EU Seeks Better Coordination to Battle Next Big Cyberattack

Life After WannaCry and NotPetya: Europol Wants EU Member States To Be Ready
EU Seeks Better Coordination to Battle Next Big Cyberattack
Europol's new protocol seeks better public-private information sharing to battle cyberattacks and control outbreaks

The EU is looking to head off the next major cyberattack against Europe by creating rules for how member states should react and respond. The new EU protocol is meant to better coordinate the response to large-scale disruptions such as WannaCry and NotPetya.

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Europol, the EU's law enforcement intelligence agency, announced Monday that the EU Council - one of the EU's major decision-making bodies - has adopted the EU Law Enforcement Emergency Response Protocol. The framework is designed to help the EU more rapidly respond to cross-border cyberattacks, and ensure that agencies are cooperating and that information about attacks is shared in a timely manner.

Rapid interagency coordination will be crucial for securing critical infrastructure and minimizing the impact of hack attacks, says Joseph Carson, the Estonia-based chief security scientist at security vendor Thycotic.

"This new agreement strengthens EU member states so they can collectively work together when cyberattacks occur as well as share intelligence to help disrupt and prevent cyberattacks from spreading quickly," Carson tells Information Security Media Group. "This is a major step in the right direction for nation states to be more transparent and work together to defend against today's rising cyber threats."

European Parliament Elections Loom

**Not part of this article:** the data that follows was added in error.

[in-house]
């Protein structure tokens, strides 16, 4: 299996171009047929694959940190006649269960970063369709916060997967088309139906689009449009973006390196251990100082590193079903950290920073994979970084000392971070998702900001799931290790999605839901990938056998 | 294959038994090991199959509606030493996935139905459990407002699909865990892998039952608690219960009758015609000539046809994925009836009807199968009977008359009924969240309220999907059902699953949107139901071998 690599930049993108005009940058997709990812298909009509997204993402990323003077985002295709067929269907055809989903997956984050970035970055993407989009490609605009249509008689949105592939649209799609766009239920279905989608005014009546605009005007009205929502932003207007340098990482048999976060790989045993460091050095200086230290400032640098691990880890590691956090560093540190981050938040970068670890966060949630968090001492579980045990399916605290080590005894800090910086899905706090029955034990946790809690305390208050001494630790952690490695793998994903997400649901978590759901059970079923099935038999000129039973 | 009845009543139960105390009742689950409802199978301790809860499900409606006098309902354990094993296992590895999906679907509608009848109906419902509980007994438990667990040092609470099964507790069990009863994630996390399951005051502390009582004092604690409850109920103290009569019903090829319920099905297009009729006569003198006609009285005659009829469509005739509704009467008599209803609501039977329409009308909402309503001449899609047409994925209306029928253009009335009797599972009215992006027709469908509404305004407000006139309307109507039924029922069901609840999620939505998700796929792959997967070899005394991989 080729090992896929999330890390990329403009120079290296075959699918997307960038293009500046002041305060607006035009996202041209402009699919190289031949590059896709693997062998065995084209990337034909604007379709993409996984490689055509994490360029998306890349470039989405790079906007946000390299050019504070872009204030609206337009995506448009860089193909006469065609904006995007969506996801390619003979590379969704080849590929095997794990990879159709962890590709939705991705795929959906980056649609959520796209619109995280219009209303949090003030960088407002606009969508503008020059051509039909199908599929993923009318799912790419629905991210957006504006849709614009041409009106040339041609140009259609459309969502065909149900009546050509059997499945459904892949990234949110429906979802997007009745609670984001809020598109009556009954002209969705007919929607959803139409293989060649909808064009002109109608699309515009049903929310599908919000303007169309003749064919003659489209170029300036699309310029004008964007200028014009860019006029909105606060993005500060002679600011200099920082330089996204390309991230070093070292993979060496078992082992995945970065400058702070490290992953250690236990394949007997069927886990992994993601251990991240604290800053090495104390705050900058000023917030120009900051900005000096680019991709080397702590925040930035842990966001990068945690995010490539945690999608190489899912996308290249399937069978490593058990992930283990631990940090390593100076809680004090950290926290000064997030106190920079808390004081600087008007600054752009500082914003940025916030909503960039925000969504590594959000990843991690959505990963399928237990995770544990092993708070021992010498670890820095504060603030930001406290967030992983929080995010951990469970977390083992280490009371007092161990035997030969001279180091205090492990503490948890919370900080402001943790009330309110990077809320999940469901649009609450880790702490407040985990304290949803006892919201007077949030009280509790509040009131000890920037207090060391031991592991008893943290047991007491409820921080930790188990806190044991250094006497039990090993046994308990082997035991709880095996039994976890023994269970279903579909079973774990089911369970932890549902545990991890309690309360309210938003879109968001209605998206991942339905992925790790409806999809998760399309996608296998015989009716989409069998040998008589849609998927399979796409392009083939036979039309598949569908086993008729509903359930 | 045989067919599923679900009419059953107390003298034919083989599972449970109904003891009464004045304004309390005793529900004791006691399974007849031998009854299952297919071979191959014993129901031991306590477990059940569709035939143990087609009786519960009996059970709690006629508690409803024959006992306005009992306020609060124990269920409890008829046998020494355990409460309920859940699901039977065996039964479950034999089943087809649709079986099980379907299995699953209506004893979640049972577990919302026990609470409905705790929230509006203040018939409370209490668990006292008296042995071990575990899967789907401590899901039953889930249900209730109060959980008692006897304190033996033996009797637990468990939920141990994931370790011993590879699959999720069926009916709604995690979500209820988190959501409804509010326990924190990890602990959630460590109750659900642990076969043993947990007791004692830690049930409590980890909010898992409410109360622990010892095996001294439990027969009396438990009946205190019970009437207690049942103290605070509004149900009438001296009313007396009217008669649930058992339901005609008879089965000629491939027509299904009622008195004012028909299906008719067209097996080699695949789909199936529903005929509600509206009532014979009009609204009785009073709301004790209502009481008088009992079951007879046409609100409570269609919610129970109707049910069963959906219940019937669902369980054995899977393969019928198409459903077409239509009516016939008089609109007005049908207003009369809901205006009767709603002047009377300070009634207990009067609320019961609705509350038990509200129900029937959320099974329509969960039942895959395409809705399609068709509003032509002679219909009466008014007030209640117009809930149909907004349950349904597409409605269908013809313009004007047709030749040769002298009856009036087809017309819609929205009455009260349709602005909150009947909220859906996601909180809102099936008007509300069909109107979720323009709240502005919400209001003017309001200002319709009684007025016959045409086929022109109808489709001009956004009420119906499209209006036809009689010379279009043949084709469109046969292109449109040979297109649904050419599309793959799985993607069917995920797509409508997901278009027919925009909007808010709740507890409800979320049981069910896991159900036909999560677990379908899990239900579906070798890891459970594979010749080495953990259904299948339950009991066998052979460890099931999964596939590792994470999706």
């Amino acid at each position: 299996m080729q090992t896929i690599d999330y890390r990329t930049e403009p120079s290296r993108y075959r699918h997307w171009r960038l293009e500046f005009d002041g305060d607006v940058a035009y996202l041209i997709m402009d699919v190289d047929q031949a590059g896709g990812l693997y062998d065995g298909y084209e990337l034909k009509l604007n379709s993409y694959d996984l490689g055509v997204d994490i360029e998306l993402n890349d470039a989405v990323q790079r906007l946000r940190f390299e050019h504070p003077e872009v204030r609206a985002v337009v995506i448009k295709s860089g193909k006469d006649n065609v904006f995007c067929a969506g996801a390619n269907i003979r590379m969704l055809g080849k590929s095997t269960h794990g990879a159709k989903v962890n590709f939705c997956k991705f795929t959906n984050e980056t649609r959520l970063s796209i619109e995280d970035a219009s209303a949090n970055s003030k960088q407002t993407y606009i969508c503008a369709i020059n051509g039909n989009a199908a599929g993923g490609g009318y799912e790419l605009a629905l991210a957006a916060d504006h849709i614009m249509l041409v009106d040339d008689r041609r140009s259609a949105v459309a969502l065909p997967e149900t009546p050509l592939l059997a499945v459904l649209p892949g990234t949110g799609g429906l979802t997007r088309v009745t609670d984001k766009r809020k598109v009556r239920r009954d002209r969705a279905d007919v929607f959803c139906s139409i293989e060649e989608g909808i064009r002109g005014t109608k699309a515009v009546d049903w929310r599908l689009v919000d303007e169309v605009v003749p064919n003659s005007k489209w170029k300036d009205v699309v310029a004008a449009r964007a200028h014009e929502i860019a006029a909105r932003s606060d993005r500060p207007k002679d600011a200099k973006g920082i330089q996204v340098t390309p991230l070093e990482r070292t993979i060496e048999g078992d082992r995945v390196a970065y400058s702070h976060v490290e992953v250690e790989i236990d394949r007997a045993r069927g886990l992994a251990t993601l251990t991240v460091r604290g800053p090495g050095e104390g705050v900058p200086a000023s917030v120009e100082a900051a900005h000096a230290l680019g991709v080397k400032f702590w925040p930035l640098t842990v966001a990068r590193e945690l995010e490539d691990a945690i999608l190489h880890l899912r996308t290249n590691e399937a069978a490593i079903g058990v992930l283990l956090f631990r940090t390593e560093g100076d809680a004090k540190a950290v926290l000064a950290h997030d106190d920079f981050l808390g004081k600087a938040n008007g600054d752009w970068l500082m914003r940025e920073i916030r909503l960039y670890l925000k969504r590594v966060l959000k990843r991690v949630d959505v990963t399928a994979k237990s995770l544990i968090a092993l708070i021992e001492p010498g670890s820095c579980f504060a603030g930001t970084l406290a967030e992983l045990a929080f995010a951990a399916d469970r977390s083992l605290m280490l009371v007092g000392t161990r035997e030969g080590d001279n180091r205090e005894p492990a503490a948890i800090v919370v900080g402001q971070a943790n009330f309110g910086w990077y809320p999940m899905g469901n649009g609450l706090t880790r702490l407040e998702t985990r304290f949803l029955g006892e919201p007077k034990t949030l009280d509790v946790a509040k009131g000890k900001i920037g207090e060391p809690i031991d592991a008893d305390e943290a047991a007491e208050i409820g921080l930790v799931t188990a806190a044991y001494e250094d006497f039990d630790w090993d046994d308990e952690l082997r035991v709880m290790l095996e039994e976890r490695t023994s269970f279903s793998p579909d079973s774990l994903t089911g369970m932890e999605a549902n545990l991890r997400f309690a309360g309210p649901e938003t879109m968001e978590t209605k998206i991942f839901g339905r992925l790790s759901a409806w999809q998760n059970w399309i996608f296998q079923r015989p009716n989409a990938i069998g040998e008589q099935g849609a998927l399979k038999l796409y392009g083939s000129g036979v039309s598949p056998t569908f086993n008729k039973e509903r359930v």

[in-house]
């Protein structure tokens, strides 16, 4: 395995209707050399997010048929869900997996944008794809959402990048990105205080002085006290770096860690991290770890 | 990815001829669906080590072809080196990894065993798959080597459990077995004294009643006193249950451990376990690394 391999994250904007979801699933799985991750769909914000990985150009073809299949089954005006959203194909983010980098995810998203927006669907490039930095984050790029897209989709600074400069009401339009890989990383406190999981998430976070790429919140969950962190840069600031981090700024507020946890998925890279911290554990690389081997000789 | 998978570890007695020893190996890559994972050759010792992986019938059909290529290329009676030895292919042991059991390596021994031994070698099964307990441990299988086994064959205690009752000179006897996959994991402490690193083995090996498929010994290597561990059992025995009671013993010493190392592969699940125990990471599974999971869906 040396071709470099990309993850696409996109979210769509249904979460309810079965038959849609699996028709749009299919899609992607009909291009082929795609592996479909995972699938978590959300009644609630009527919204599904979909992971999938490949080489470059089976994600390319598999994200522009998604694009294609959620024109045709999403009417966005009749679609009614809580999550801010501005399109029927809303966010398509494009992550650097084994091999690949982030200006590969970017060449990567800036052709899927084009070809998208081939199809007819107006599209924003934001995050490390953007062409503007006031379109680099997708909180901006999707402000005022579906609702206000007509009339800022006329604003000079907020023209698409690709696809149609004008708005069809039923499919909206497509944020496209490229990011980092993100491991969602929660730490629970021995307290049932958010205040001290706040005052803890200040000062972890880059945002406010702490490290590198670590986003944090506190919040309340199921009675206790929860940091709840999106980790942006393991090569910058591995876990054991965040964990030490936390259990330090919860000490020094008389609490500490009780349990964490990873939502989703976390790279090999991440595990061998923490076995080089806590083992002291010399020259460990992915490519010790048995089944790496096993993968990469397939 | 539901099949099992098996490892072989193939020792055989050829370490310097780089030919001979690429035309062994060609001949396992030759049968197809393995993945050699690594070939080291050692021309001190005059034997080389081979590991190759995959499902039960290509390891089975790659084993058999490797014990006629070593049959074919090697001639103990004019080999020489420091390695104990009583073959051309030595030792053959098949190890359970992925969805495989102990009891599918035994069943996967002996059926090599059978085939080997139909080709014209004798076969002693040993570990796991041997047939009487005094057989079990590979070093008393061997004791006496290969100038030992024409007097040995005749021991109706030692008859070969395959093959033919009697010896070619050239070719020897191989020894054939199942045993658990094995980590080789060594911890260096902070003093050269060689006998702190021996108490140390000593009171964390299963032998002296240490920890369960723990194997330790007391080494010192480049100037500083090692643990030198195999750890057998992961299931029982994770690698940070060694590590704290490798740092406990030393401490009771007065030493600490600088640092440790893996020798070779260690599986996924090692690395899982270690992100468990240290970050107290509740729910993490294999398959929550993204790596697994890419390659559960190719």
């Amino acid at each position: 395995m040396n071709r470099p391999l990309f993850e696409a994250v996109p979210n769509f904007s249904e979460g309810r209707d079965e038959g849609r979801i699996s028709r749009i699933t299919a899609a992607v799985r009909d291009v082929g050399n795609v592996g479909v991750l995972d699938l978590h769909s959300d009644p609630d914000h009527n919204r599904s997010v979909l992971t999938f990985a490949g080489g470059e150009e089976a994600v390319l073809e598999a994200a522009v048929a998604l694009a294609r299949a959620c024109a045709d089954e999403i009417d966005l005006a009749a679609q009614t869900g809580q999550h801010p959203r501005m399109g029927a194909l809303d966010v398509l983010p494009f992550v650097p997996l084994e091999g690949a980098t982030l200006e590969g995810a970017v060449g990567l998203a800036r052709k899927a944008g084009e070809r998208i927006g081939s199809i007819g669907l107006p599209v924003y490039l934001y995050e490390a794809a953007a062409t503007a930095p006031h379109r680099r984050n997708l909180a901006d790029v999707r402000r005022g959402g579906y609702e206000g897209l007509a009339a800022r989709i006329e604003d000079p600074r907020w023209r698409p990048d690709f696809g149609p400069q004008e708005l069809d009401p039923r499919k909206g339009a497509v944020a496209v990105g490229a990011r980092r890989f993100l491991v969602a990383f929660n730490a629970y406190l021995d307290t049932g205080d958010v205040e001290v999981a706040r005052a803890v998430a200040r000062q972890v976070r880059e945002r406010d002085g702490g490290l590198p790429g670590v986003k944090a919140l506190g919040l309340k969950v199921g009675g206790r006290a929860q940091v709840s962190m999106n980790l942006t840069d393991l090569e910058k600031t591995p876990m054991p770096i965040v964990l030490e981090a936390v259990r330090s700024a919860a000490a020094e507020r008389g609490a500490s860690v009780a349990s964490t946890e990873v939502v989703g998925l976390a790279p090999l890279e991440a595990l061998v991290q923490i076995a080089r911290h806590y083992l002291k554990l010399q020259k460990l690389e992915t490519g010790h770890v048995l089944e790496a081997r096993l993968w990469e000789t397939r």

The news that Europol is trying to better prepare EU member states for the next big cyberattack comes as fresh warnings are being sounded that Russia is looking to interfere in upcoming EU parliamentary elections scheduled for May. On Thursday, CNBC reported that FireEye has found evidence that two advanced persistent threat groups are gearing up for more attacks in the coming months (see Au Revoir, Alleged Russian 'Fancy Bear' Hackers).

The CNBC report specifically pointed to increasing activity from APT 28, the Russian-backed group that is also known as Fancy Bear and which is believed to been involved in different disruption campaigns around the world, including Sandworm, which has been linked to the NotPetya wiper-malware attack that was unleashed in July 2017.

To help governments better defend themselves against such attacks, numerous vendors - including Cloudflare, Google, Microsoft and Symantec - have moved to offer free services. In February, Microsoft announced that it would expand its AccountGuard, which provides protection and threat detection geared to blocking nation-state and APT activity, to 12 more European countries in preparation for the 2019 elections. AccountGuard is part of the software giant's Defending Democracy Program, which is designed to protect candidates, voters and equipment during elections.

While Microsoft did not refer to any specific threats when it made the announcement last month, the company has been involved in various investigations into election interference in the U.S., as well as in Europe, including calling out attacks designed to disrupt various think tanks in Germany and elsewhere.

Defense Against Nation-States, Criminals

Europol's new protocol is aimed at helping to contain and minimize these types of state-sponsored attacks, as well as criminal activity.

"It is of critical importance that we increase cyber preparedness in order to protect the EU and its citizens from large scale cyberattacks," Wil van Gemert, the deputy executive director of operations at Europol, says in a statement.